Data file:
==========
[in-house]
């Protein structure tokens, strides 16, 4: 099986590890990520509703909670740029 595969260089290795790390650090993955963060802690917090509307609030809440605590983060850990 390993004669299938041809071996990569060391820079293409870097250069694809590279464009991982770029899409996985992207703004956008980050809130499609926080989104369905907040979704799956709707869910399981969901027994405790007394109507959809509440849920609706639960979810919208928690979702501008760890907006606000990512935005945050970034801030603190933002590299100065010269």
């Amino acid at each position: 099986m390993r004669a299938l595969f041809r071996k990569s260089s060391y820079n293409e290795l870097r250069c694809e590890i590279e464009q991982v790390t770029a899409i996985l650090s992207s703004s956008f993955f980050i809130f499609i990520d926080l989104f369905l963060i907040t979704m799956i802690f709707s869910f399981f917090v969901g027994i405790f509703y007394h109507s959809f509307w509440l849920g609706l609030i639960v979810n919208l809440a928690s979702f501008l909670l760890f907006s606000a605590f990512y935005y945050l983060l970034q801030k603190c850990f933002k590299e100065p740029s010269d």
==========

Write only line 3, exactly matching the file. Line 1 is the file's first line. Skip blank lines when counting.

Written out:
């Amino acid at each position: 099986m390993r004669a299938l595969f041809r071996k990569s260089s060391y820079n293409e290795l870097r250069c694809e590890i590279e464009q991982v790390t770029a899409i996985l650090s992207s703004s956008f993955f980050i809130f499609i990520d926080l989104f369905l963060i907040t979704m799956i802690f709707s869910f399981f917090v969901g027994i405790f509703y007394h109507s959809f509307w509440l849920g609706l609030i639960v979810n919208l809440a928690s979702f501008l909670l760890f907006s606000a605590f990512y935005y945050l983060l970034q801030k603190c850990f933002k590299e100065p740029s010269d």